This is funding to support a Doctoral Consortium (workshop) of approximately 8 promising graduate students from the United States and abroad, along with a panel of about 5 distinguished research faculty mentors. The event will take place in conjunction with the 7th International ACM Symposium on Wikis and Open Collaboration (Wikisym 2011), which will be held October 3-5 Palo Alto, CA. Wikisym is the leading international forum for bringing together researchers, practitioners, and entrepreneurs working on open collaboration. The topic of open collaboration is the study of the forms of collaboration found in open source software and communities such as Wikipedia, Yahoo! Answers, Slashdot,and Digg. Such systems have shown the power to be gained from creating technologies that enable large distributed groups of people to collaboratively create artifacts of lasting value. The Wikisym conference is attended each year by approximately 100 people from around the world. Its proceedings are published in the ACM Digital library and are considered archival work in the field.

The Doctoral Consortium is a research-focused meeting of a group of 8-15 selected Ph.D. candidates and a panel of four distinguished research faculty that takes place at the Wikisym conference. The Doctoral Consortium will take place on October 2nd, preceding the event. The Doctoral Consortium Chair is Loren Terveen (University of Minnesota, USA). The WikiSym Doctoral Consortium has been successful for the past three years in attracting an international and interdisciplinary student constituency. It helps new researchers develop peer relationships and relationships with experienced researchers and practitioners. It also offers these new researchers expert feedback and allows them to attend and participate in the leading international conference focused on open collaboration.

Broader impacts: The annual Wikisym doctoral consortia traditionally bring together the best of the next generation of researchers in open collaboration, allowing them to create a social network both among themselves and with senior researchers at a critical stage in their professional development. Applications are encouraged from all doctoral students whose research is Wikisym-related, regardless of the fields in which they are earning their degrees. Participation is encouraged from a broad range of relevant disciplines and approaches, including (but not limited to) computer science, sociology, psychology, anthropology, information science, cognitive science, rhetoric, communications, and economics. While NSF funds will be used chiefly to support participation by students enrolled in graduate programs in the United States, some international participants may be supported as well in recognition of the fact that the Wikisym field embraces educational and cultural traditions that vary in different parts of the world. The organizers will try explicitly to identify and include the broadest possible group of highly qualified participants. As a consequence of these steps, the student and faculty participants will constitute a diverse group across a variety of dimensions, which will help broaden the students' horizons to the future benefit of the field.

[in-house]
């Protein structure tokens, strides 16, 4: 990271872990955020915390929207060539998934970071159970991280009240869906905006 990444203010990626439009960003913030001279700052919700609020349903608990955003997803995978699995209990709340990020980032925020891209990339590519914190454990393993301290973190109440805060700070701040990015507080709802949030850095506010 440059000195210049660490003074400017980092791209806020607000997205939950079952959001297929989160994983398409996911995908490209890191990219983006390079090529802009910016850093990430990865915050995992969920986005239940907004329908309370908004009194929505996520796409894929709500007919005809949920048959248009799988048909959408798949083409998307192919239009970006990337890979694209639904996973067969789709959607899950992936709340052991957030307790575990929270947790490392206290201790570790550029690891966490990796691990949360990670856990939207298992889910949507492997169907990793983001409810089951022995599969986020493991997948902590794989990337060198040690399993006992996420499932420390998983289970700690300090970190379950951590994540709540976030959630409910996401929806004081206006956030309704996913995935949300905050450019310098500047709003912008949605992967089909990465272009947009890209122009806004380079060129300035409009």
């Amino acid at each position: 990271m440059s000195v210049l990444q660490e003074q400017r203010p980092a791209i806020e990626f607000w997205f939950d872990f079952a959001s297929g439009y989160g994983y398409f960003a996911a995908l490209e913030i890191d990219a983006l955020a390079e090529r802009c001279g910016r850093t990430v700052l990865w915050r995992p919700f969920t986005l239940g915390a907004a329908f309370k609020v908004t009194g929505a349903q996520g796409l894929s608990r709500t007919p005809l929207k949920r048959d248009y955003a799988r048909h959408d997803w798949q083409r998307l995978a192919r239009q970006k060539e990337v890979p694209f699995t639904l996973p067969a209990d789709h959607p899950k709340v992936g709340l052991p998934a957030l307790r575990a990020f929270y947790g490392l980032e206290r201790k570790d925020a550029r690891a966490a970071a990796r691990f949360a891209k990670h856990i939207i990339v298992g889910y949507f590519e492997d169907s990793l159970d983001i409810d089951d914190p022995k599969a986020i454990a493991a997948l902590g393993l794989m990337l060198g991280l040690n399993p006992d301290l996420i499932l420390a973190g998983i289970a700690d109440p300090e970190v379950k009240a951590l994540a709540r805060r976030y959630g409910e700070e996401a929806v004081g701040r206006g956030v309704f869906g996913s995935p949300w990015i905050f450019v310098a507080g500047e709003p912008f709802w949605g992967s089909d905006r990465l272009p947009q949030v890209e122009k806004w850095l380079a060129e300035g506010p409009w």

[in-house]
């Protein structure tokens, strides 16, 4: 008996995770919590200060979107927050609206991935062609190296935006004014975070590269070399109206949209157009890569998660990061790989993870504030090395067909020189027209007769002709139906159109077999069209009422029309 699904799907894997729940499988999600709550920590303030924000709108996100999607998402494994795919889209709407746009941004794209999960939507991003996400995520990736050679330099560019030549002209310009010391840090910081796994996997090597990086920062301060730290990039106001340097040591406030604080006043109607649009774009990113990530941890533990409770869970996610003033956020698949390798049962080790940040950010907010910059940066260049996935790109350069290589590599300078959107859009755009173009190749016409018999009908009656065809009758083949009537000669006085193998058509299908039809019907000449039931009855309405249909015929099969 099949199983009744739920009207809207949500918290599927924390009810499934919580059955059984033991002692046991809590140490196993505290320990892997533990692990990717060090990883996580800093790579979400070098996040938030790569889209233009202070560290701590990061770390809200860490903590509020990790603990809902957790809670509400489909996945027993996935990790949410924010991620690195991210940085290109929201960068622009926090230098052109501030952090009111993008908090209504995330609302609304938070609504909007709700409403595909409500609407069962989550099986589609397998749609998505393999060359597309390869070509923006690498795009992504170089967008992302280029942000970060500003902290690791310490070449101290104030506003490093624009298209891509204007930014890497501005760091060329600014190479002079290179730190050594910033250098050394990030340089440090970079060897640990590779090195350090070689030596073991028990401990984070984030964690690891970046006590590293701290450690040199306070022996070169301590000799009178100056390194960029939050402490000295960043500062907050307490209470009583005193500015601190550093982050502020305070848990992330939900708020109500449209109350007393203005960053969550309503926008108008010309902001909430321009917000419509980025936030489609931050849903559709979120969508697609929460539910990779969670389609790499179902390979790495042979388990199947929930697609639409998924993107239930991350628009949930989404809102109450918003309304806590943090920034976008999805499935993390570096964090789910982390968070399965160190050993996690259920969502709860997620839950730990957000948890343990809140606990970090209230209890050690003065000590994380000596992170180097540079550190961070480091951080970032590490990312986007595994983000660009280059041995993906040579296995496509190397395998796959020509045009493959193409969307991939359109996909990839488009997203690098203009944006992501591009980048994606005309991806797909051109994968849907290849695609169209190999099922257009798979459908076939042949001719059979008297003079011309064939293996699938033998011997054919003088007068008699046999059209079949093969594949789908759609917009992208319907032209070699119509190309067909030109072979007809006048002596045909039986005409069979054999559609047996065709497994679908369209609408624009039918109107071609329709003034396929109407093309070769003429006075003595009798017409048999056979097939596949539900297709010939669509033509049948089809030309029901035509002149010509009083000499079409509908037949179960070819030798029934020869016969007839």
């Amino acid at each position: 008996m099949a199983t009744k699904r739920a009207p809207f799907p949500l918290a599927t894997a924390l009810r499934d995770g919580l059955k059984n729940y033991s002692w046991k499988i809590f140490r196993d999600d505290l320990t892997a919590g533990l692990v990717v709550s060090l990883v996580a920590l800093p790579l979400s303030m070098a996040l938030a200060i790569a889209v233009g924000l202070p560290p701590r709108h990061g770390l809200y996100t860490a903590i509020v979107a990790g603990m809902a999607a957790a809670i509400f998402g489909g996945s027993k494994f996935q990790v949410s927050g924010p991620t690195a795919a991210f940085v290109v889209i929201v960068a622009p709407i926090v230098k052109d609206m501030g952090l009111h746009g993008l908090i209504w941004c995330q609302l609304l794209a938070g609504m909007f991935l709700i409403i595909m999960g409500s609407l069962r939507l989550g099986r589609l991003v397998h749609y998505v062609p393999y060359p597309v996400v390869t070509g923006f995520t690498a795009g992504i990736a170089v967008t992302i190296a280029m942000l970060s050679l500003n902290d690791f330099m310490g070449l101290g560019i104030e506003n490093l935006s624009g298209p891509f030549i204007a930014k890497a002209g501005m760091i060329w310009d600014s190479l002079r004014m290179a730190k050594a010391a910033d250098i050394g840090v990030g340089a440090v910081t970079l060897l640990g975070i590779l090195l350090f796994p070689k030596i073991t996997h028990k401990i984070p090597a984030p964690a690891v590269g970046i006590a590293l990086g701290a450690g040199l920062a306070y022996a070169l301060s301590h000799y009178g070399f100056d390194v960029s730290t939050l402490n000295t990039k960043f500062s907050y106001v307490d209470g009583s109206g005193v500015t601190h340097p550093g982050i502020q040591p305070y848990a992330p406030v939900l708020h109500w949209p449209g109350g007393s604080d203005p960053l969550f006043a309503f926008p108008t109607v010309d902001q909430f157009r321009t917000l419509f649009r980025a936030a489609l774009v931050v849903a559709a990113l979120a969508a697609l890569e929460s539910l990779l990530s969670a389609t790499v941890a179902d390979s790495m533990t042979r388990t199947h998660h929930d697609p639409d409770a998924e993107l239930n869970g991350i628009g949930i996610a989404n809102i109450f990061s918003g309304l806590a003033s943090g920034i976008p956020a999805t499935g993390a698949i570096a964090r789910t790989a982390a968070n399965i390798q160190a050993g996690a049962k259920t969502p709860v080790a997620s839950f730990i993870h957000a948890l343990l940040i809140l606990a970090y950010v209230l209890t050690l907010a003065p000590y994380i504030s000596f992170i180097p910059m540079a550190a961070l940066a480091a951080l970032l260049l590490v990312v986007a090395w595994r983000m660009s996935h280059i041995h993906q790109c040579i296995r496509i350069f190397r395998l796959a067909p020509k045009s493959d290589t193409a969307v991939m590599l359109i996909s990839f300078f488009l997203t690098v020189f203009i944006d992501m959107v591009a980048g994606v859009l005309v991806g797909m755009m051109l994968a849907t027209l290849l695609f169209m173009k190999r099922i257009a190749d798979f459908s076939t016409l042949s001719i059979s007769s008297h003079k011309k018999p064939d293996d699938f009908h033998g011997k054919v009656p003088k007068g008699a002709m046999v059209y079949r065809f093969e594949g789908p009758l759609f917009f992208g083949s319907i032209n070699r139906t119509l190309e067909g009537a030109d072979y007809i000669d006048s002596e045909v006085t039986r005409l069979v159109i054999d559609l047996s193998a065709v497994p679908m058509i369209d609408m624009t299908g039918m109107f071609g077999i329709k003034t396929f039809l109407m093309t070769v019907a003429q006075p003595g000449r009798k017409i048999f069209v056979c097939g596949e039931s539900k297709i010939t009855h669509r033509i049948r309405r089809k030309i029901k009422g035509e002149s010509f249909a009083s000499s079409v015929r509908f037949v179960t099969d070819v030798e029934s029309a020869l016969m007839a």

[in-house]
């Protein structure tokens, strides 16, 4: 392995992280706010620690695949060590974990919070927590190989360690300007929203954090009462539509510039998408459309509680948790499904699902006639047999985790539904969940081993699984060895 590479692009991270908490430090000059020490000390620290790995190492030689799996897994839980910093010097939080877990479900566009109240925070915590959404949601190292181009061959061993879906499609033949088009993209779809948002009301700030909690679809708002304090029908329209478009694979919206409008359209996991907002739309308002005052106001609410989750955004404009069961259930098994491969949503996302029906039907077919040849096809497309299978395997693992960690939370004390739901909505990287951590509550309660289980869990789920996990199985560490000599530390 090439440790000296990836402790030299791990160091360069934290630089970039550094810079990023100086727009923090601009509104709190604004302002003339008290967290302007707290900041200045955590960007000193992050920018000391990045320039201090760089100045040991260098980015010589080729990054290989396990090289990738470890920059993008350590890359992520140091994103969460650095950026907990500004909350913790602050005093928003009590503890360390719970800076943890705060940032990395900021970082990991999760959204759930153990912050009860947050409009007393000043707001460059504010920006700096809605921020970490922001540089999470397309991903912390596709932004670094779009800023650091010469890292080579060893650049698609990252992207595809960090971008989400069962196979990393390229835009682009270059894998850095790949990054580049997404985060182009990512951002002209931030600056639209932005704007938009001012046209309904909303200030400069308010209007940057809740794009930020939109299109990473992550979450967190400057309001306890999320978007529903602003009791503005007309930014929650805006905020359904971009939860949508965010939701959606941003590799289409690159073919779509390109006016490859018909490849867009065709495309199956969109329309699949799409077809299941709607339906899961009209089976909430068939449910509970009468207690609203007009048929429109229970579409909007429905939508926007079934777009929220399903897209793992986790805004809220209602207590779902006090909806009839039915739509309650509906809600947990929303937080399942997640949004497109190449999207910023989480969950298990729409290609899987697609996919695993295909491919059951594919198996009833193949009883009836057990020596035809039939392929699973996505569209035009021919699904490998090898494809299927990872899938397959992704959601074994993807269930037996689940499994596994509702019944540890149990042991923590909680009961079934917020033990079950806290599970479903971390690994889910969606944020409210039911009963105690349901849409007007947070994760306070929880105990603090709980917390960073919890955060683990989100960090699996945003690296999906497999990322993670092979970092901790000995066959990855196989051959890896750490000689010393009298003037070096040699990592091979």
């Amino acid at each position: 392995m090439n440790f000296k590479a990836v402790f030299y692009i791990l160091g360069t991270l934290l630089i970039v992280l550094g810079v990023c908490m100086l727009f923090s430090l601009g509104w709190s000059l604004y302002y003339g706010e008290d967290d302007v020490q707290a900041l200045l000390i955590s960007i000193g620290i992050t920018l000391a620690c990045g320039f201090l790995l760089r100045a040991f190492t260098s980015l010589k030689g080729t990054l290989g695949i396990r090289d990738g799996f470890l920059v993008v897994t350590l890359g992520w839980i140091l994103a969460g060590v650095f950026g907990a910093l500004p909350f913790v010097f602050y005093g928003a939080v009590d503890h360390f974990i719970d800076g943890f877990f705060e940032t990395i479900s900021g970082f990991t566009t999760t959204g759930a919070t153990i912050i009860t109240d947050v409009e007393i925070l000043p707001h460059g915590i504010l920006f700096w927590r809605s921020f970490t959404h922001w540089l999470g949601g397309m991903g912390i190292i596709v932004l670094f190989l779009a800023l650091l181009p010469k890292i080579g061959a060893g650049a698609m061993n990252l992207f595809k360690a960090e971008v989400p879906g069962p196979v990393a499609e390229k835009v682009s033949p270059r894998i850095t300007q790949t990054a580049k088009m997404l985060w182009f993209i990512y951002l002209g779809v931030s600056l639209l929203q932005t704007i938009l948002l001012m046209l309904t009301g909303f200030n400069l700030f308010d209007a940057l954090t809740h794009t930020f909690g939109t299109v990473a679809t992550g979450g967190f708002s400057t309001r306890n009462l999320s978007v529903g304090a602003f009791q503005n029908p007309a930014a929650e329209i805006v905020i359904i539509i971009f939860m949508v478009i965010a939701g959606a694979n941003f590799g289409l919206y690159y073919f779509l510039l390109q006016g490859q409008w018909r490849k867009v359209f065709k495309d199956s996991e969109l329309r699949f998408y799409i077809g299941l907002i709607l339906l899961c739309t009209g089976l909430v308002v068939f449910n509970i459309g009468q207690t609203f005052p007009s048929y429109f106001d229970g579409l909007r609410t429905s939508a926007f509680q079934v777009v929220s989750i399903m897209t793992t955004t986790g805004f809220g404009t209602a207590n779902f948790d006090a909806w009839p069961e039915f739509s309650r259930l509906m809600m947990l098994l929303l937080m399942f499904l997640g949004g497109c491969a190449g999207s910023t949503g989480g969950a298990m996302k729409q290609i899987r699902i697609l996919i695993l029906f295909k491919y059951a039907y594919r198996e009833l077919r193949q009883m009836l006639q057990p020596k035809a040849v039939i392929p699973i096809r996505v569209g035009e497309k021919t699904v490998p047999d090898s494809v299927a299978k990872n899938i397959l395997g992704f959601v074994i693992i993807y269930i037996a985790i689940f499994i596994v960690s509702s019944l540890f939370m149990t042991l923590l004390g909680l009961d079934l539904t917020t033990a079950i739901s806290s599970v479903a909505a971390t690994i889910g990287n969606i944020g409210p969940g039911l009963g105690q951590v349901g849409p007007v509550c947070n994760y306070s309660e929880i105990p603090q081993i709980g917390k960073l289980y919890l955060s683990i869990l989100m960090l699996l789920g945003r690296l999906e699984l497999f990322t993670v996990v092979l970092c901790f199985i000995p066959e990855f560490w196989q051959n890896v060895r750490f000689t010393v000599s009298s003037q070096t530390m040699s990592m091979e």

Project Report

This award funded participation in the Wikisym 2011 conference by PhD students who were selected to participate in the Doctoral Symposium event there. The Wikisym conference is a leading international conference that studies wikis (such as the well-known Wikipedia) and other forms of "open collaboration", i.e., computer-supported methods for large distributed groups of people to work together to produce information artifacts of value (open source software systems are the other leading example). The student participants had the chance to present their work to a panel of faculty mentors (leading researchers in the field) and each other and receive detailed feedback and guidance. In addition, they also had the chance to get to know both the faculty and their fellow students, helping to form social connections that will be valurable to them as they continue with their careers. Finally, they also were able to present their work at a poster session that all Wikisym conference participants could attend, giving them the chance to get feedback from a broader audience. Doctoral symposia are used in most conferences and are considered an important way to support new participants in the research field. This award served this purpose for the Wiki / Open Collaboration research community.

National Science Foundation (NSF)
Division of Information and Intelligent Systems (IIS)
Standard Grant (Standard)
Application #
Program Officer
Kevin Crowston
Project Start
Project End
Budget Start
Budget End
Support Year
Fiscal Year
Total Cost
Indirect Cost
University of Minnesota Twin Cities
United States
Zip Code